Small and lightweight enough to fit into a person’s palm, the cellphone camera has become a significant chronicler of our times. By virtue of it’s ease of use, its fluidity, and the fact that it accompanies us everywhere we go, people worldwide are suddenly able to record, document and interpret their lives to a degree not previously known in history.
Even in the hands of the serious photographer, the smartphone camera has become what the sketchbook has traditionally been for the painter––an immediate and quick means of making visual studies of life’s infinite moments. Also, in perhaps a more liberating way, the cellphone camera, loaded with its infinite number of filters, is a powerful mobile darkroom, free of fumes, toxic chemicals, and the logistics of getting film developed and prints made. In the 19th Century, William Henry Jackson traversed the western United States in a mule-drawn darkroom photographing with hugh glass plates. Today we traverse the globe carrying our darkrooms in our hands.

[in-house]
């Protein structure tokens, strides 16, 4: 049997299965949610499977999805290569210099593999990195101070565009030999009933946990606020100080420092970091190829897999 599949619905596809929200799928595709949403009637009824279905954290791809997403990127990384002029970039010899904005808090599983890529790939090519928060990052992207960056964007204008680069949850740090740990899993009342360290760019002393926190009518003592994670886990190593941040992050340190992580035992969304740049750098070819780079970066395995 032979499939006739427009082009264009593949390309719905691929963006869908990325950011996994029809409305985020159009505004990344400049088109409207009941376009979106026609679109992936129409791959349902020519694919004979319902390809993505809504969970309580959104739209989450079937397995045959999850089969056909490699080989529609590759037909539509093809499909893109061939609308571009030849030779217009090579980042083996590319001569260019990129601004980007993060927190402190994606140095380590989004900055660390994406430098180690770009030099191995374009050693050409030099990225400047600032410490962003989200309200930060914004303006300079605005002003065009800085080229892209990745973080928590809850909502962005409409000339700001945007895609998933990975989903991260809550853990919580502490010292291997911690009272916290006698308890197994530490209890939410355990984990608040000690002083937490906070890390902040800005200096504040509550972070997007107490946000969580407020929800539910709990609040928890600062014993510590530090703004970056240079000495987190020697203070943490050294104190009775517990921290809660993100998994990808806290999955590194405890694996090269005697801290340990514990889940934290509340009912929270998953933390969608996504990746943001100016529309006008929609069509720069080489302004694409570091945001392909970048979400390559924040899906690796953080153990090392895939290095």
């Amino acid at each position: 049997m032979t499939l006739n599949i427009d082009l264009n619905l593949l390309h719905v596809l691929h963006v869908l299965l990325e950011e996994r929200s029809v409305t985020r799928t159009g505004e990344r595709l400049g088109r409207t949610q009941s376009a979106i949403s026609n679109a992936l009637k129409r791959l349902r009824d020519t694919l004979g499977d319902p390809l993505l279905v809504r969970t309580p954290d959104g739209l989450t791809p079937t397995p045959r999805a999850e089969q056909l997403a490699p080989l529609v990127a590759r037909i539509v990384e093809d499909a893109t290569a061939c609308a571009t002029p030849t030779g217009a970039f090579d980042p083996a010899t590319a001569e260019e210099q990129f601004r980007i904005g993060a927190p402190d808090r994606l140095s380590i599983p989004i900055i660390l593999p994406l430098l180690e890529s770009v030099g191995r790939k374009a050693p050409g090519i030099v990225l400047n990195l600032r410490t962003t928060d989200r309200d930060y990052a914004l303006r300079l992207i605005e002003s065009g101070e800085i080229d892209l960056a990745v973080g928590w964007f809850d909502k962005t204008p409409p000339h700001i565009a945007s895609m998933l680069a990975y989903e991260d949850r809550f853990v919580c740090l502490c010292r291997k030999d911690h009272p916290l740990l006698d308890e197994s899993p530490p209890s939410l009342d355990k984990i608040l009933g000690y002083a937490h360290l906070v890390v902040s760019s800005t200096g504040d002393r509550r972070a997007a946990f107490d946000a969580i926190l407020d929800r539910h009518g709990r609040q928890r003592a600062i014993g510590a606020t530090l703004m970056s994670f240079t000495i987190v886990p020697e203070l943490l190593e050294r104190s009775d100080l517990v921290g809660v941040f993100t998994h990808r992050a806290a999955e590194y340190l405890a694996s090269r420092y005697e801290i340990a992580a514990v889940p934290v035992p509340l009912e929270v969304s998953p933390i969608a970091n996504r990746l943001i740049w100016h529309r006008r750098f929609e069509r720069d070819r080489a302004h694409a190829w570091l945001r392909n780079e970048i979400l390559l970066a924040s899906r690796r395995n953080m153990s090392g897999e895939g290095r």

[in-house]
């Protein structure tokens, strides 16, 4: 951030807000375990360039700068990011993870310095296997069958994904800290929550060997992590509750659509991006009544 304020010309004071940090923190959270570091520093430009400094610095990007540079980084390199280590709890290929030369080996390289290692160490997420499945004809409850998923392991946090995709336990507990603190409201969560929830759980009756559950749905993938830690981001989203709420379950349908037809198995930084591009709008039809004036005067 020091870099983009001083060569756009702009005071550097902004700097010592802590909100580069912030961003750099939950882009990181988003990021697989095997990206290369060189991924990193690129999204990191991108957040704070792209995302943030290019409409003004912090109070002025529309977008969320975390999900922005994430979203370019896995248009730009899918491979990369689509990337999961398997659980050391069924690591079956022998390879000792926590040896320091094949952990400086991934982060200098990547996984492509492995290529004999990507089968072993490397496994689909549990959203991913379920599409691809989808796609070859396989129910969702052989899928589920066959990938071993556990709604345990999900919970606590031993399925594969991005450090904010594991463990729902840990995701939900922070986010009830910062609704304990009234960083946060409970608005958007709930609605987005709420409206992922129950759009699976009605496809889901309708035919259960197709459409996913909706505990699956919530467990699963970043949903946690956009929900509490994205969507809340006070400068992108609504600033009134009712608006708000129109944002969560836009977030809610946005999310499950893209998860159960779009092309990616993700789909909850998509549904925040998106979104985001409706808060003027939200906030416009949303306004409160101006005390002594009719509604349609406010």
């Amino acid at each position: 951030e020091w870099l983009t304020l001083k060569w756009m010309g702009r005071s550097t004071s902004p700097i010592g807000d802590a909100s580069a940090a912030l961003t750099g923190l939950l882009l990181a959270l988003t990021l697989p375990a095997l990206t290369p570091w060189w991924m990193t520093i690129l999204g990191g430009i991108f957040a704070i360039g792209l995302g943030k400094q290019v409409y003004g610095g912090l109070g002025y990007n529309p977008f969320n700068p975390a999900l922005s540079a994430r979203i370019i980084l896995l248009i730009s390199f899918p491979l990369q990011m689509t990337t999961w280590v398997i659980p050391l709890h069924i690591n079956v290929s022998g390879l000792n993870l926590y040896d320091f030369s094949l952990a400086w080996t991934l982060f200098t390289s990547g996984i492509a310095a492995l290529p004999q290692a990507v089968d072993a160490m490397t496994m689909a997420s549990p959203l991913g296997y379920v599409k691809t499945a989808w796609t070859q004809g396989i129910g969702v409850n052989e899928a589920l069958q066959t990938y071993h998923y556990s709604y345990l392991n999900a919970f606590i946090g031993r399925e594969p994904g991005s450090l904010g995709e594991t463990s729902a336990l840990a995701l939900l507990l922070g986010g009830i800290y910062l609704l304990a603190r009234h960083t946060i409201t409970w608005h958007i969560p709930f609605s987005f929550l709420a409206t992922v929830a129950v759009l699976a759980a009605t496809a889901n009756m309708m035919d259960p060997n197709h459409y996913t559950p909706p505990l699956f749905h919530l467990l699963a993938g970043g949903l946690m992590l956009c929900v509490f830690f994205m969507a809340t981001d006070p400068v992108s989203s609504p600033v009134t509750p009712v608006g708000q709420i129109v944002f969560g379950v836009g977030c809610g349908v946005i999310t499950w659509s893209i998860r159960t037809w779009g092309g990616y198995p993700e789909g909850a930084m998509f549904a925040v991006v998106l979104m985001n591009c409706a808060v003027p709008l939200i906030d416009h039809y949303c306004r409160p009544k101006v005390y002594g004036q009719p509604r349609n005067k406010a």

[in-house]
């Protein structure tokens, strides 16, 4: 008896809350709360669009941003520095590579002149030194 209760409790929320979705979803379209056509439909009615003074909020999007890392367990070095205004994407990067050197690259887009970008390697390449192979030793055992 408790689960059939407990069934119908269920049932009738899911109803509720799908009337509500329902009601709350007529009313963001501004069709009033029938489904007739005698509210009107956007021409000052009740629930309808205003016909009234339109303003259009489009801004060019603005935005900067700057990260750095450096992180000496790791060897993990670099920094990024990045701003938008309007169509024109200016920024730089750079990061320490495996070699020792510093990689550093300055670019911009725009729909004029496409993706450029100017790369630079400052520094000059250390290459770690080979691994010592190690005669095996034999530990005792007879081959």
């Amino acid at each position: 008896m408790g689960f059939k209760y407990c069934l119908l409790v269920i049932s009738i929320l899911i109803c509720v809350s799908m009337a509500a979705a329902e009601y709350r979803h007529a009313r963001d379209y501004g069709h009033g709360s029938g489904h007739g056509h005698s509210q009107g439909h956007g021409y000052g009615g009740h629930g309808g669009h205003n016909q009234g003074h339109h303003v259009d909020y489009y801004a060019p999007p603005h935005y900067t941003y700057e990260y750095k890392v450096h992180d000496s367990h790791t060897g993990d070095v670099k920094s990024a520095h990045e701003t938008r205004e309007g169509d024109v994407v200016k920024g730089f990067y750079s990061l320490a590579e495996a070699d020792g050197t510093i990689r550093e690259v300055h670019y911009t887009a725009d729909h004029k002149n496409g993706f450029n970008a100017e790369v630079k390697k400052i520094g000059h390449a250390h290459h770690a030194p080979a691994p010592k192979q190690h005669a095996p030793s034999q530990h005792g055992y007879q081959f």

This blog, iDiarist, started 17 March 2012, and having the same title of a book I self-published in 2010 (www.perambulationpress.com), which was a collection of mostly experimental images I created with the iPhone, will pick up where that book left off, though with minimal manipulation.